Four Farmington schools should have solar panels on their roofs by the end of September.

The school board on Monday approved a contract with Edina-based Sundial Solar Energy to put solar panels on Boeckman and Dodge middle schools and Riverview and Farmington elementary schools.

The district currently pays a $976,000 annual electricity bill. Once the arrays are up and running, Sundial Solar estimates the the district could save about $74,250 in energy costs after expenses in the first year. They could save up to $2.7 million over the length of the 25-year contract. They could save a lot more if, by year seven, they choose to buy out their investor.

Jon Kramer, CEO of Sundial Solar, explains it this way: “The school district doesn’t pay a dime to have the solar systems installed, but in order to do that, we have to have an investor to pony up the money.”

Florida-based Kenyon Energy is the district’s investor.

The investor makes money in two ways. First, by cashing in on state tax credits. As part of a state omnibus energy bill passed in 2013, Minneapolis-based Xcel Energy, the state’s largest utility, is required to administer a community solar garden program, which it started in 2014.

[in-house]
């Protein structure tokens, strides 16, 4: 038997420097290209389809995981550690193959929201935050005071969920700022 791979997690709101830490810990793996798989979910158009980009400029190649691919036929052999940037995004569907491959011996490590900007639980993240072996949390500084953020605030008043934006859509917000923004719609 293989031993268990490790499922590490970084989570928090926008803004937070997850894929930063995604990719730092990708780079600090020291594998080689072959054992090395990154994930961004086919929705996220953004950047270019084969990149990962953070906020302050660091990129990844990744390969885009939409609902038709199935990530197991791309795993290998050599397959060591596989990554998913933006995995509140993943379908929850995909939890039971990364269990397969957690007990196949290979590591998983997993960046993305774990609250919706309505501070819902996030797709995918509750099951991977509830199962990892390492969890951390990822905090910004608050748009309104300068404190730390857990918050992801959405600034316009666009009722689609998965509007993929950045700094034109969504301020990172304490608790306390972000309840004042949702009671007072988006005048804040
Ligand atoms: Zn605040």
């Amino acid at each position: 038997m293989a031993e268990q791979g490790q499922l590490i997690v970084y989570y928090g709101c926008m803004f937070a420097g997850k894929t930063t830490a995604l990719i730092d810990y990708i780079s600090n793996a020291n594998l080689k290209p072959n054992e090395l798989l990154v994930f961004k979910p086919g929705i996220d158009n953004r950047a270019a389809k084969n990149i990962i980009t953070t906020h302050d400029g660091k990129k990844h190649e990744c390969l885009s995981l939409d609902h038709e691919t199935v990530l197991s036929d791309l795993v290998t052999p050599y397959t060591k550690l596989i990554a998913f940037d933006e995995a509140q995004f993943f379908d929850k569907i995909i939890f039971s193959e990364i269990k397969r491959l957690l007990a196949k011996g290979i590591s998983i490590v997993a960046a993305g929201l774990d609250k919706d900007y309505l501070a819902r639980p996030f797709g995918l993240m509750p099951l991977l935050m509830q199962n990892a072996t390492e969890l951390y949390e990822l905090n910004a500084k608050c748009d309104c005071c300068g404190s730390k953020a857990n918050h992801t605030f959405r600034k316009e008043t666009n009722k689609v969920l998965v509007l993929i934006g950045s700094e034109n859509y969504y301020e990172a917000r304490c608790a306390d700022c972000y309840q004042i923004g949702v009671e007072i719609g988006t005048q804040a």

Through 2019, investors get a 30 percent tax credit, a savings that developers can pass on to their subscribers.

Investors also make money by charging the district for electricity, but at a reduced price compared to Xcel Energy.

Sundial Solar estimates the district will be saving about 21.2 percent on its energy bill.

The district had originally planned to put solar panels on all of its buildings. However, some buildings, like the high school, are serviced by Dakota Electric, which does not support solar like Xcel does.

“It’s too bad,” Kramer said. “We are working politically to try to change that. It’s frustrating.”

Kramer said Sundial Solar should begin installation in a month or two. It is waiting for other roofing projects to be completed on those buildings before the panels can go on.

“We’re trying to get as much of this done before school starts,” he said.

Finance director Jane Houska recommended the board put aside the savings and plan to buy out its investor as soon as the contract allows.

She said the solar contract allows the district “different ways to save money that doesn’t impact the classroom.”